So don’t move forward thinking of all the people who are filling up the “evil tongue” category in your mind; rather, consider how you use your tongue. Which of these categories would the Lord say your tongue is in? Let’s not be so quick to place people in categories and thereby relieve the conviction we should feel that may bring us to repentance for the way we use our words. Remember that out of the overflow of our hearts our mouths speak. We see this clarity in Matthew 12.

Matthew 12:33-37 A Tree Is Known by Its Fruit

33“Either make the tree good and its fruit good, or make the tree bad and its fruit bad, for the tree is known by its fruit. 34You brood of vipers! How can you speak good, when you are evil? For out of the abundance of the heart the mouth speaks. 35The good person out of his good treasure brings forth good, and the evil person out of his evil treasure brings forth evil. 36I tell you, on the day of judgment people will give account for every careless word they speak, 37for by your words you will be justified, and by your words you will be condemned.”

The entire point that Jesus is making here is that the fruit of your heart will be revealed through the way you speak. In verse 34, we see the clarity that out of the abundance of the heart the mouth speaks. If this clarity wasn’t obvious enough, verses 36-37 really bring the hammer down. You will give an account for EVERY CARELESS WORD you speak. In fact, by your words you will be justified, and by your words you will be condemned.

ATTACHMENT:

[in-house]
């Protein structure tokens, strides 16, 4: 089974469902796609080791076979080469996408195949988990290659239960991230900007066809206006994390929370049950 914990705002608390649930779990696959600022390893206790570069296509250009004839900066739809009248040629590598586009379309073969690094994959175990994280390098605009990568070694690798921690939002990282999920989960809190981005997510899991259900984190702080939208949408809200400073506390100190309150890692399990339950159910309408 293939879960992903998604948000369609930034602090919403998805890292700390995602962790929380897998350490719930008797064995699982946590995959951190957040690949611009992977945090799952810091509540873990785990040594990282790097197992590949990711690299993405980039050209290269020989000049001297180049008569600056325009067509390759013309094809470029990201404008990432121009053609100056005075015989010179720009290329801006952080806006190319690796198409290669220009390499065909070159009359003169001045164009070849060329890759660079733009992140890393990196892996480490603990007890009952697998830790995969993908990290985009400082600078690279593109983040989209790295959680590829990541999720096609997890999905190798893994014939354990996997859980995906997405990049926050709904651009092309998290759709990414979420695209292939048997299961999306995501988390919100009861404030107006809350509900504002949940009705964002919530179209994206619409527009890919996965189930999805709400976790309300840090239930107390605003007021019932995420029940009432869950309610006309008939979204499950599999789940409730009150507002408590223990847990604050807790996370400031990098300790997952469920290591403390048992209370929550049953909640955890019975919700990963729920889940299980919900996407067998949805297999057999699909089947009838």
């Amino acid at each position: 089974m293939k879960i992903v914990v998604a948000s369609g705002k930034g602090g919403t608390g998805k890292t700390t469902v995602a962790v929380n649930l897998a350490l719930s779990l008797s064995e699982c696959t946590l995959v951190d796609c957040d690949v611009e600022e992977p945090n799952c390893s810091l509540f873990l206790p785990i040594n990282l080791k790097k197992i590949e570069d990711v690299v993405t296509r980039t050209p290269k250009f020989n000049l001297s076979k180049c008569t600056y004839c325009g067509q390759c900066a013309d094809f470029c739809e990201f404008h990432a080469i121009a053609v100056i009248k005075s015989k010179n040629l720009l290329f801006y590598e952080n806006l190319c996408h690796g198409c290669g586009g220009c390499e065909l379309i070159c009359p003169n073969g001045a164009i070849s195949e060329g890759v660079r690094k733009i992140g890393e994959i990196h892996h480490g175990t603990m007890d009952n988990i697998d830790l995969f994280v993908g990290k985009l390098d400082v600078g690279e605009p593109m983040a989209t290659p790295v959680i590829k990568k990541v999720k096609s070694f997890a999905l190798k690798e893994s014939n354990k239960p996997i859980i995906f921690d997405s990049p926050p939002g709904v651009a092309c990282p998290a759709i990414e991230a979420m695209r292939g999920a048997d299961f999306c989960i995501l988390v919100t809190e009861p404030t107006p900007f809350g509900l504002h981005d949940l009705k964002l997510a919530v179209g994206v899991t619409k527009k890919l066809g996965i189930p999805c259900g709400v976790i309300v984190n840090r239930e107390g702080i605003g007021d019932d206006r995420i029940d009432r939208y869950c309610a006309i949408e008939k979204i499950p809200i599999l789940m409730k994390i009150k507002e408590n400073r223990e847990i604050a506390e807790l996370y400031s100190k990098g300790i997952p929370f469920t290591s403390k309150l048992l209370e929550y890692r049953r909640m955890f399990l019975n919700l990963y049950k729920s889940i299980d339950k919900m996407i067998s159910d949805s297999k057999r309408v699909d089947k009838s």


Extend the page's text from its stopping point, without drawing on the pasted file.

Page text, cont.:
Every time I read this passage, I feel like I’ve been hit in the gut. I’m sure I am not the only one. A couple of points of clarity here are important. You will be justified by grace alone through faith alone in Jesus Christ alone. So why does Jesus Himself say you will be justified by your words? Jesus is saying that your words will be the evidence that proves your salvation to have been true. Let me explain: If God saves you, He gives you a new heart. This happens at regeneration (being born again). We read in Romans 8:6-8 about our ability to submit to God before this regeneration: “For to set the mind on the flesh is death, but to set the mind on the Spirit is life and peace. For the mind that is set on the flesh is hostile to God, for it does not submit to God’s law; indeed, it cannot. Those who are in the flesh cannot please God.” So we see that when a man is born again, his old heart that was in complete rebellion and unable to submit to God is removed, and a new heart is put within him. Praise God for this work, Christian, for apart from it we would be hopeless! Now this new heart has new affections and desires, and though we may progress slowly in our sanctification, there will be true and lasting fruit that gives evidence to what kind of heart (dead in sin or alive in Christ) each of us has. This evidence is what Jesus speaks of when He says we will be justified or condemned according to our words. Notice how he begins the passage with this phrase: “a tree is known by its fruit.” If you planted what you thought to be an avocado tree in your back yard, but when the tree matured it produced oranges from the branches, what kind of tree did you plant? Would you argue that you have grown a new type of avocado?